Chickpea Salad Recipe | THE NIBBLE Blog - Adventures In The World Of Fine Food RECIPE: Chickpea Salad – THE NIBBLE Blog – Adventures In The World Of Fine Food
THE NIBBLE BLOG: Products, Recipes & Trends In Specialty Foods
Also visit our main website, TheNibble.com.

RECIPE: Chickpea Salad

You can round out the Moroccan Chicken recipe we just published with a green salad, and you can also add another cold salad.

We’re not sure how this Chickpea Salad recipe came to us. Easy and tasty, it’s from Meaghann McGoun of Love With Food. Thanks, Meghann.

We especially like this as a spring and summer side with anything Mediterranean-inspired, including simple grilled proteins. Chickpeas themselves, which are seeds of the plant, are also high in protein.
 
 
RECIPE: EASY CHICKPEA SALAD

The recipe can be made a day in advance. Prep time is 30 minutes.

You can add more veggies to the salad: carrot and, celery, for starters.
 
Ingredients For 6 Servings

  • 2 cans chickpeas (15 ounces each)
  • 1 pint cherry or grape tomatoes
  • 1 cucumber
  • 1/2 red onion (better for the color) or 1 bunch green onions (scallions)
  • 1 bell pepper (color of choice)
  • 1/4 cup fresh cilantro
  • Optional: fresh jalapeño chile
  •  
    For The Dressing

  • 3 tablespoons olive oil
  • 1 tablespoon red wine vinegar
  • Optional: 1 tablespoon sugar (we omit it)
  • Salt and pepper to taste
  •  
    Preparation

    1. DRAIN and rinse the chickpeas.

    2. CHOP the tomatoes, cucumber, onion and pepper to bite-sized pieces. Finely chop the jalapeño and cilantro. Combine the chickpeas and vegetables in a large bowl.

    3. WHISK together the oil, vinegar, sugar, salt, pepper and and cilantro. Add to the bowl and mix until the salad is coated. Cover and refrigerate for at least one hour for the flavors to blend.
     
     
    HISTORY OF CHICKPEAS

    The Oxford English Dictionary lists a 1548 print reference to chickpeas (“Cicer may be named in English Cich, or ciche pease, after the Frenche tongue.” But the bean has been eaten since long before recorded history.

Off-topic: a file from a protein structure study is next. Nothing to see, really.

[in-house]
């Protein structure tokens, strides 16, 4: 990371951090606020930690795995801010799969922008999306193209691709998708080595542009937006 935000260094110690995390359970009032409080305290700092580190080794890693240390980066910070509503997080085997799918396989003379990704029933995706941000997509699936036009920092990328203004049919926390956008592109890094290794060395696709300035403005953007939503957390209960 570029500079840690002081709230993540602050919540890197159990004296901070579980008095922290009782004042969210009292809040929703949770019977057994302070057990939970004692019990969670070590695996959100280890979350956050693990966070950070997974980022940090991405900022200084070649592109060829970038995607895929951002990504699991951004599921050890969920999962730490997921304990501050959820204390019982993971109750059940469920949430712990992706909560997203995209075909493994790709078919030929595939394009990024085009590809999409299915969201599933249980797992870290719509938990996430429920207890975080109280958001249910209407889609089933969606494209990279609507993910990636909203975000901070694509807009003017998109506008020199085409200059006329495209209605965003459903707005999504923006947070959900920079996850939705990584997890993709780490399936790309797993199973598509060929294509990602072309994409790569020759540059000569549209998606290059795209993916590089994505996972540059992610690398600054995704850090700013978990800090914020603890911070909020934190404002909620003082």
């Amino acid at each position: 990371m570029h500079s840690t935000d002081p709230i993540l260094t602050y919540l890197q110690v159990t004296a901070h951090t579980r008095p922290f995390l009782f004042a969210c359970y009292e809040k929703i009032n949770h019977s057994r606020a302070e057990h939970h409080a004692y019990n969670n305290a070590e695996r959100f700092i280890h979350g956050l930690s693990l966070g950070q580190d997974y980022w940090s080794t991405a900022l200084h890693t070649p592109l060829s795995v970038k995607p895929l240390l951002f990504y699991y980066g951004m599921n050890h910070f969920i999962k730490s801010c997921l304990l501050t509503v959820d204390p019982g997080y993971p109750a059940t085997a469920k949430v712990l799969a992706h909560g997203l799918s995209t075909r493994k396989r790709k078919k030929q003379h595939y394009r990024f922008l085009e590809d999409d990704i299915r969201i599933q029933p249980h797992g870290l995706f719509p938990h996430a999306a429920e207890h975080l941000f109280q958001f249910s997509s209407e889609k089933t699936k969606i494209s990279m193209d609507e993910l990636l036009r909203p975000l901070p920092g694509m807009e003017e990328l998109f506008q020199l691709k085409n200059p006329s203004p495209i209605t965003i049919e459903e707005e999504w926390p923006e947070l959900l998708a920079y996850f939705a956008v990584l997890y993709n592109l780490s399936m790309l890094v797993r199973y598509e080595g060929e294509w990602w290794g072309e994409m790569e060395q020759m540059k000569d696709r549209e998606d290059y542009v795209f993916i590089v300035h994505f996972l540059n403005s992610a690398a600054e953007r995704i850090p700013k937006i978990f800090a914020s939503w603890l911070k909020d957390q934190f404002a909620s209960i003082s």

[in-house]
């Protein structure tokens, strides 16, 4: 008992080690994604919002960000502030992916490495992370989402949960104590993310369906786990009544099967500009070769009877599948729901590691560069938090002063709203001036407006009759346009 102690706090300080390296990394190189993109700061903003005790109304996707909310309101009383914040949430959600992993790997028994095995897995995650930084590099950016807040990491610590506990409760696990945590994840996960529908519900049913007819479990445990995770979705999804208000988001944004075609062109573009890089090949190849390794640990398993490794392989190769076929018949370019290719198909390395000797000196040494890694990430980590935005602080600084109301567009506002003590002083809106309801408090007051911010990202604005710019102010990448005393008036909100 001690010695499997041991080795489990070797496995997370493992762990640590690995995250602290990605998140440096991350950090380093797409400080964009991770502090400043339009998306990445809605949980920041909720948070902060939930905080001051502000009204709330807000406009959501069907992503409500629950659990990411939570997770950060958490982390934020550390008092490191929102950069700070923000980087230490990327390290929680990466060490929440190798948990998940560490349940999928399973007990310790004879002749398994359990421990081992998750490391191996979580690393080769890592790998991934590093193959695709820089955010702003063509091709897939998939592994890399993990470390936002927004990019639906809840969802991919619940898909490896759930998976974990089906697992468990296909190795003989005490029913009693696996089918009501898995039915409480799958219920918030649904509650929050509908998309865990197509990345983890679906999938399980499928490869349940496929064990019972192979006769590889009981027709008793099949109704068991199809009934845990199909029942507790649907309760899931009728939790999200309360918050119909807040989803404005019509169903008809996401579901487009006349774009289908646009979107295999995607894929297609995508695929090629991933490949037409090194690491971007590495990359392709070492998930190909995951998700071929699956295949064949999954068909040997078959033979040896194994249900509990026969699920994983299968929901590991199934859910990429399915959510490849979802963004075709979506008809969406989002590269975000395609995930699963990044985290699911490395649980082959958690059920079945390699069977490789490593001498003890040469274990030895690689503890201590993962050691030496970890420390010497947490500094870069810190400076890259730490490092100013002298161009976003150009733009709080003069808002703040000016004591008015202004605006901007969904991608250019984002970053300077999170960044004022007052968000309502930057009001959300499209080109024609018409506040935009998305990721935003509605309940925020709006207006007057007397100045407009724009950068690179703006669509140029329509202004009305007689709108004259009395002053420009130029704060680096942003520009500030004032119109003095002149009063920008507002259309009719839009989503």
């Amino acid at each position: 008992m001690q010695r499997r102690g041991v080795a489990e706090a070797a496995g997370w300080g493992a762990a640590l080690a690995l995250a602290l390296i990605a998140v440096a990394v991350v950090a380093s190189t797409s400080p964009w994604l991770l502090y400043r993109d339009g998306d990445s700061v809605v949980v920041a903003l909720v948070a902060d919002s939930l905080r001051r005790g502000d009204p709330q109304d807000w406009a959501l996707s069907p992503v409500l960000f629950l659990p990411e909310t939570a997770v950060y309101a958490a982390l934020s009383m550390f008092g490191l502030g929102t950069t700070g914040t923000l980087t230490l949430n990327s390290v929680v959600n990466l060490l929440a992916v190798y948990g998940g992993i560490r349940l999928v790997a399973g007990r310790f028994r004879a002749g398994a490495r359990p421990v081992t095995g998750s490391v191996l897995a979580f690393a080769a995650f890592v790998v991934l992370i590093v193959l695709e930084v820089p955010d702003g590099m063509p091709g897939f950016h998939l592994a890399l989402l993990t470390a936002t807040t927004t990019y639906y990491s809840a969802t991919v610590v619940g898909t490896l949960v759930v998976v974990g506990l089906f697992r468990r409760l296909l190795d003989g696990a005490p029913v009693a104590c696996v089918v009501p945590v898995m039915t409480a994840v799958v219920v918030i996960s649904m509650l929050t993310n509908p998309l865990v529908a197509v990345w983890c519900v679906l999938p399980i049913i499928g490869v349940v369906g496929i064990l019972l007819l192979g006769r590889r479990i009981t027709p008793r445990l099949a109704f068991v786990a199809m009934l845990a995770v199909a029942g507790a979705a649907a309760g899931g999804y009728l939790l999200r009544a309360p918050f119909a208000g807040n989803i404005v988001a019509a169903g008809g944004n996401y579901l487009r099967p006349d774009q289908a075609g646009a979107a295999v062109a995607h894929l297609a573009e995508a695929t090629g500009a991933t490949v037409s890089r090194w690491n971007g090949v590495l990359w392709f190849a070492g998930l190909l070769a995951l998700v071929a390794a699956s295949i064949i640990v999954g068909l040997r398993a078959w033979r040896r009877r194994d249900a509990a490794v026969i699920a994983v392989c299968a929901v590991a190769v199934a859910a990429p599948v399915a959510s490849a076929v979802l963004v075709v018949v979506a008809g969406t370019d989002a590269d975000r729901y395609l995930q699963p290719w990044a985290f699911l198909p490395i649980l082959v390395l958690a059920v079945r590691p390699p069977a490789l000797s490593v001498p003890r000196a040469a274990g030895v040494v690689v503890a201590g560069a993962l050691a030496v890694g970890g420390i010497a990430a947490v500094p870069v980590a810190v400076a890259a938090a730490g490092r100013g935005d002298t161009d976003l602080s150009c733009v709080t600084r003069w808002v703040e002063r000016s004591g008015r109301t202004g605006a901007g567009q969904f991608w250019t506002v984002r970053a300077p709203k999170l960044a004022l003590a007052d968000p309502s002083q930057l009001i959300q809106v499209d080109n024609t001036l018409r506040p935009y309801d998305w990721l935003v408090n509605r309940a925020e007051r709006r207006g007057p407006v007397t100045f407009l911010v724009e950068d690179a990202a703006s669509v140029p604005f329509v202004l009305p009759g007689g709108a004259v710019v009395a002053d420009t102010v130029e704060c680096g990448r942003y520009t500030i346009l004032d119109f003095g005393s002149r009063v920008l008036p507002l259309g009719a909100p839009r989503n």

Chickpea Salad Recipe

    Dried Chickpeas

    Fresh Chickpeas
    Top: A nutritious and toothsome Chickpea Salad (photo courtesy Meaghann McGoun | LoveWithFood.com. Center: Dried chickpeas from Rancho Gordo Heirloom Beans. Bottom: Fresh chickpeas from Melissas.com.

     
    Chickpeas were among the first crops cultivated by man, known as the eight founder crops of the Fertile Crescent. It is one of the earliest cultivated legumes: 7,500-year-old remains have been found in the Middle East.

    (Cicer arietinum) is a legume of the family Fabaceae family, known variously as the legume, pea, or bean family. You may have seen some of its other names: ceci or cece (Italian), chana or Kabuli chana (Northern India), Egyptian pea, garbanzo or garbanzo bean (Spanish), gram or Bengal gram (British India).
     
    The Evolution Of The Name

    The word chickpea in English came from the French chich, found in print in English in 1388. “Chick-pea” is found in print in the mid-18th century.

    The name evolved from traces through the French chiche to cicer, Latin for chickpea. Fun fact: The Roman cognomen Cicero came from cicer. Yes, the great orator Roman Marcus Tullius Cicero—also a consul, constitutionalist, lawyer, philosopher, political theorist and politician—was a member of the Chickpea family.

    More seriously, a cognomen was the third name of a citizen of ancient Rome—the hereditary name that we call a surname, which passed from father to children. The second name—the family name or clan name—identified a particular branch within a family, or family within a clan.
     
    IS THE CHICKPEA A BEAN OR A PEA?

    Peas and beans are both legumes and seeds, both members of the Fabaceae botanical family. Chickpea, also called garbanzo bean, is actually a bean. Some key differences:

  • Pea plants (genus/species Pisum sativum) have hollow stems. Beans (genus/species Cicer arietinum) have solid stems.
  • Peas have leaf tendrils which they use to twine. In general, beans lack tendrils.
  • The taller varieties both peas and beans need trellises to support them as they grow. Most beans just twine themselves over their supports while peas use their tendrils to climb. At each node along their stems, they generate two or three one-inch-long tendrils, which grab and then wind themselves around something a narrow trellis.
  •  
    Read the full article on DifferenceBetween.net.

      




    Comments are closed.



    © Copyright 2005-2019 Lifestyle Direct, Inc. All rights reserved. All images are copyrighted to their respective owners.